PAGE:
Ntho v Ntho (CIV/APN/322/2000)

Case No: 
CIV/APN/322/2000
Media Neutral Citation: 
[2001] LSHC 83
Judgment Date: 
6 September, 2001

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CIV/APN/322/2000
IN THE HIGH COURT OF LESOTHO

In the matter between:-

'MALEHLOA 'MAKOPANO NTHO APPLICANT

and

MOKEKE NTHO RESPONDENT

JUDGMENT

Delivered by the Hon. Mr. Justice G.N. Mofolo on the 6th day of September. 2001.

This application came to this court on an urgent basis on 28 August, 2000 and the same day an interim court order was issued made returnable on 11 September, 2000 and prayers 1 (a), (b) and (c) of the Notice of Application were made to operate with immediate effect.

Prayer 1 (a) reads:-

A Rule Nisi returnable on the 11th day of September, 2000 at 9.00 a.m. be and is hereby issued calling upon the respondent to show cause, if any, why

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(a) the periods of notice and mode of service of processes prescribed by the Court Rules shall not be dispensed with on the ground of the urgency of this application.

Prayer (b) reads:

the respondent shall not be directed to refrain forthwith from assaulting or in any way molesting applicant.

Prayer (c) reads:

the respondent shall not be directed to desist from chasing the applicant out of the parties' marital home.

Although the application was seemingly urgent, there have been several postponements and extensions of the rule for reasons that are not immediately apparent to me though the suspicion is that since the applicant was armed with an interim order hereafter there was no need to move on an urgent basis.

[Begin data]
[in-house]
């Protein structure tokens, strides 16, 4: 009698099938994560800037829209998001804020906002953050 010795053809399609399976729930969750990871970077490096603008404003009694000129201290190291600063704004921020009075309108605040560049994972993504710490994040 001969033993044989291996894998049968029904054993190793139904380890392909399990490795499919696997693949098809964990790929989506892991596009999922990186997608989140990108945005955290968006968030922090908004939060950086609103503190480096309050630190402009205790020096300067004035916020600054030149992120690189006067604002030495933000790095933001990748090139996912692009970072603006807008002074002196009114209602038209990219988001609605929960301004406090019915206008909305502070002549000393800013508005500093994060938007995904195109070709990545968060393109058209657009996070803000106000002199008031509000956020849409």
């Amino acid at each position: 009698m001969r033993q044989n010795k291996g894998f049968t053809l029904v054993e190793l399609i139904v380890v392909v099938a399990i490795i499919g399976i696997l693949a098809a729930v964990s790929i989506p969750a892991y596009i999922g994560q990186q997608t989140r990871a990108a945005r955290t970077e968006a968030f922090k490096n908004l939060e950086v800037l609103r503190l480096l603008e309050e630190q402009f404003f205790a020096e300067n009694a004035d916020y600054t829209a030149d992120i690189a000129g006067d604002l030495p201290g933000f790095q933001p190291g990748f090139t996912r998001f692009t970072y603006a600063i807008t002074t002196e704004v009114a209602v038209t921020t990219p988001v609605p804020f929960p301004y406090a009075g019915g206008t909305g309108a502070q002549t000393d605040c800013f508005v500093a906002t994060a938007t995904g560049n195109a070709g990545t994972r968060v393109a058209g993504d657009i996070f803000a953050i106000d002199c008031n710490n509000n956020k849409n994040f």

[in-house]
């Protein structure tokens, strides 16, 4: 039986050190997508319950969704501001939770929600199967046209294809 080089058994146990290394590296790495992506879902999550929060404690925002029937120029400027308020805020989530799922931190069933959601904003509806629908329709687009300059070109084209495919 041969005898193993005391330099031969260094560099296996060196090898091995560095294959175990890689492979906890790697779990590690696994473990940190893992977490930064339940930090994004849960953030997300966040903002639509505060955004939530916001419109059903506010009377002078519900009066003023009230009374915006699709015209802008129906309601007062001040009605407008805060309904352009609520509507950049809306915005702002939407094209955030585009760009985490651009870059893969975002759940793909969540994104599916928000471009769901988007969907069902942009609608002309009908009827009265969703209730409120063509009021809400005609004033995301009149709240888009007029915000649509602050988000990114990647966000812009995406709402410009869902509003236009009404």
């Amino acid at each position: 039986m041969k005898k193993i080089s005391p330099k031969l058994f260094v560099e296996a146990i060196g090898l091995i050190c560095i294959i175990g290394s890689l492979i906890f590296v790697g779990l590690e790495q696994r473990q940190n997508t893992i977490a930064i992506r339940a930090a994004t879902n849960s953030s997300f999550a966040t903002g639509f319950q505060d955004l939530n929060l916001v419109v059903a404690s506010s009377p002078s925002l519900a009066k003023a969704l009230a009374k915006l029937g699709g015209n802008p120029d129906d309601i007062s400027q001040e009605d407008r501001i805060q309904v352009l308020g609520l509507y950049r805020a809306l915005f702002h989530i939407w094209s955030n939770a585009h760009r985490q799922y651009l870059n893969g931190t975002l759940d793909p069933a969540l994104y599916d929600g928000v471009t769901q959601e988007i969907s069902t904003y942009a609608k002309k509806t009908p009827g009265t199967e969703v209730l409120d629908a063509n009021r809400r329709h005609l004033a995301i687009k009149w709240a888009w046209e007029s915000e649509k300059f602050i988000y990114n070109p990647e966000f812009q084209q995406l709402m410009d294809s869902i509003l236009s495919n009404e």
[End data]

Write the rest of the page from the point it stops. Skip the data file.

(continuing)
Several factors affecting the application have been raised by counsel on either side and I intend dealing with these though not necessarily in the order in which they were raised. The application was argued on merits. Mr. Mafisa has said though relationships between the applicant and respondent are now good, he is pressing ahead with the application so that the applicant is not assaulted

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again for the reason why there is seeming peace is because respondent has an order against him. He says respondent's conduct towards the applicant is improper and respondent needs to be restrained permanently.

Mr. Ntlhoki for the respondent has said the truth of the matter is that applicant was not assaulted but that in the heated atmosphere applicant had banged herself against furniture. He says things got out of hand and it was never the respondent's intention to assault the applicant. He has said by reason of the fact that relationships are now good the order would be academic as the application had been overtaken by events. He says there is no need to disturb present harmony between the parties.